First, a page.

How to Improve Network Security with Microsoft Solutions
Published: November 9, 2011
Author: Rodrigo Immaginario
Safeguarding network data and systems is one of the greatest challenges for IT professionals who work in the area of security. Meeting the demands of enterprises is essential. Therefore, it is important to know who your users are and what your network assets are—particularly since remote access, wireless networks, different sites and distributed systems are a reality.
The traditional model, shown in the figure below, is used to "ensure" security of your environment by using a firewall to restrict access between your network and the Internet.
However, the current situation is somewhat more complex. The increased need for interconnections among networks, devices, and more is forcing us to worry about security closer to the client, or host.
So, how can supported Microsoft technologies help reduce security risks in your environment?
Public Key Infrastructure (PKI)
Major security projects can involve the use of digital certificates through PKI. In some security designs, the use of digital certificates enables interoperability across multiple platforms. For example, with the Server and Domain Isolation Using IPsec and Group Policy Solution Accelerator from Microsoft, digital certificates allow you to work with both Windows and Linux machines.
Some of the most common security projects using Microsoft technologies that benefit from PKI are:
Is Your Internal Network Secure?
How can you ensure that only known machines are connected to your network and using its resources and servers? Imagine a situation in which an enterprise has several buildings, thousands of points on the network, hundreds of wireless access points, and dozens of companies working on projects together. The Server and Domain Isolation Using IPsec and Group Policy Solution Accelerator will help you address situations like this. A typical application scenario for this solution is shown in the figure below.
In this example, our primary goal is to help ensure that access to servers and data from the internal network is only for trusted machines, certified for the domain.
The secondary goal is to limit—within the network already protected by IPsec, access to the source server to a restricted group of machines and, for maximum security, all encrypted traffic.
Because IPsec works at the network layer, below the application layer, traffic can be centrally authenticated or encrypted using Group Policy in Active Directory.
Is Your Wireless Network Secure?
With the increasing number of portable computers and mobile devices used by employees, the wireless network has had an increasing importance in companies. To help ensure the security of your entire environment, you need centralized management of computers and/or users who will have access to your wireless network.
Remote Authentication Dial-In User Service (RADIUS) is commonly used to achieve centralized management. You can create policies for access and security (including the requirement of digital certificates, if you have a PKI solution implemented).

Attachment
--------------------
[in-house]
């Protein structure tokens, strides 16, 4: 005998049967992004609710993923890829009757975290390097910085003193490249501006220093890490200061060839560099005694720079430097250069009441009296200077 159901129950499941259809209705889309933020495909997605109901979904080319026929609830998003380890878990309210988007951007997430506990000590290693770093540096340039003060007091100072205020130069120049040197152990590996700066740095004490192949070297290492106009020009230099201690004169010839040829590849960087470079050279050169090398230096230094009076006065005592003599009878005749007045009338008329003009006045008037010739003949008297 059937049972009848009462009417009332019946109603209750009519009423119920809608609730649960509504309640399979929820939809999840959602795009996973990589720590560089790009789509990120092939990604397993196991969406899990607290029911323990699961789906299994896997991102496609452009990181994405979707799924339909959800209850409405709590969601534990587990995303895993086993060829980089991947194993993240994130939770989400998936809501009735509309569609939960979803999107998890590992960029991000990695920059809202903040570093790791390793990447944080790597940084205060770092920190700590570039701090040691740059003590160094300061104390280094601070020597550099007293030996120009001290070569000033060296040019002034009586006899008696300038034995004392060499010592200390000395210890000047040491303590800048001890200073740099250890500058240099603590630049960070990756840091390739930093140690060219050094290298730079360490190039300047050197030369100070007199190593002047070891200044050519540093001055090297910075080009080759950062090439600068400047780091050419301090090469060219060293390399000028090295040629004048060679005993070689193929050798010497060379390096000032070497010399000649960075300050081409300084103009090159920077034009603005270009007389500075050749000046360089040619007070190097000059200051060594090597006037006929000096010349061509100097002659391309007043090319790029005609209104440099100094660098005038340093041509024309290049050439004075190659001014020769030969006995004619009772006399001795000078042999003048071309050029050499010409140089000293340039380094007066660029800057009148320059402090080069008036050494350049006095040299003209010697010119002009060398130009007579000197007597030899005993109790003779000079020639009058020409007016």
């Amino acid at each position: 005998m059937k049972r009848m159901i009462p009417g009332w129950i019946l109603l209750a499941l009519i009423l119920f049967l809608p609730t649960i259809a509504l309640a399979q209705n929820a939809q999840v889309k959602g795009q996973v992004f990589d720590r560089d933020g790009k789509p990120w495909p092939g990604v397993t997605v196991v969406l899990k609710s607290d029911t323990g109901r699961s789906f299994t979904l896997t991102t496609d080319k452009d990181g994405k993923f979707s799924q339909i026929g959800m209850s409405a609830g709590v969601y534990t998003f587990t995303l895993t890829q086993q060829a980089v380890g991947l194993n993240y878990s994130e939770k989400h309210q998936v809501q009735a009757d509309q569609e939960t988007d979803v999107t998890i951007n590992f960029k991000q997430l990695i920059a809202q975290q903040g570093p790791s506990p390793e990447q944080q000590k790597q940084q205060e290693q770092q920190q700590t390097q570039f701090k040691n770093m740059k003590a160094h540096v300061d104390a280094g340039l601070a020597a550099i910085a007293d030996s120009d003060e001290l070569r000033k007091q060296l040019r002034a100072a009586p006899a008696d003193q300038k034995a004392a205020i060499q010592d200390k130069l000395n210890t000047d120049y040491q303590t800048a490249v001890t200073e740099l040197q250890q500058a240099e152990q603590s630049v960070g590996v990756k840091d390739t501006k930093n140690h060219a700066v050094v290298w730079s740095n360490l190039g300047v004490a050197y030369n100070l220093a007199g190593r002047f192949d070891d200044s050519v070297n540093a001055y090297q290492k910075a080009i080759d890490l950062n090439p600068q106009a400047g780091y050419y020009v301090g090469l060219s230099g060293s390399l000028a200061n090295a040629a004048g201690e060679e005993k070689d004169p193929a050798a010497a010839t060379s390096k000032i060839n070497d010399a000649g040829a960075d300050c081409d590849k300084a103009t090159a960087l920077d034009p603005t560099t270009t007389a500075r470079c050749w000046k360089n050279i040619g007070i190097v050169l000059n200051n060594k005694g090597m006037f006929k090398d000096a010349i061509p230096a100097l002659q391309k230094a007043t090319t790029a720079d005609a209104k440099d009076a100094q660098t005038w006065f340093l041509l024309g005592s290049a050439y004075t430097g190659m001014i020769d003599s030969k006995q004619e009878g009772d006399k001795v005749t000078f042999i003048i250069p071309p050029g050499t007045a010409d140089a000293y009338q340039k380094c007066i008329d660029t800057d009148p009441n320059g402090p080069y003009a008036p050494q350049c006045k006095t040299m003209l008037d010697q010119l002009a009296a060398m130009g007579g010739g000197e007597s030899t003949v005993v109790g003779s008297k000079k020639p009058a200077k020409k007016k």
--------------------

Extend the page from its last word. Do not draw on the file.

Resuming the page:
In traditional environments, there are typically several levels of security, including the firewall, DMZ, edge protection, etc. Nonetheless, most security issues occur at the host level, on the user's machine. To address this issue, you can use the Network Access Protection (NAP) feature in Windows Server 2008.. With NAP, you can define “states of health" to help ensure that only machines that conform to the policies of the network and are validated as healthy can access data and servers in your local network. If a client computer is not compliant, NAP provides mechanisms by which these machines are brought back to compliance—for example, by updating the machine using Windows Update. NAP is extensible to multiple products, including antivirus software, network analyzers, and more.
How Can I Provide Secure Remote User Access?
It is crucial to provide employees with secure remote access to the resources and information they need to perform their work. Traditionally, secure access has been provided through a virtual private network (VPN). However, with a VPN, there is a higher risk of exposure due to the fragility of access passwords—regardless of the password policy that your company uses (strong passwords, special characters, etc.). Restricting access by using more than one authentication factor is the best way to mitigate risk. Using PKI, you can help ensure that only users with certificate, or token, access will be authenticated when working remotely.
About the Author
Rodrigo Immaginario has worked in the computer science field and infrastructure projects since 1994 and currently specializes in security solutions in Microsoft environments. He has worked on a security project for the CEBW (Commission of the Brazilian Army in Washington) and worldwide IPsec, Hyper-V, and DirectAccess projects. His certifications include Certified Information Systems Security Professional (CISSP) and Microsoft Certified Systems Engineer (MCSE) in Security. Rodrigo has been a Microsoft Most Valuable Professional (MVP) since 2004 and is presently Chief Information Officer at the Universitario Vila Velha in Brazil where he has developed a post-graduate course in Microsoft .NET.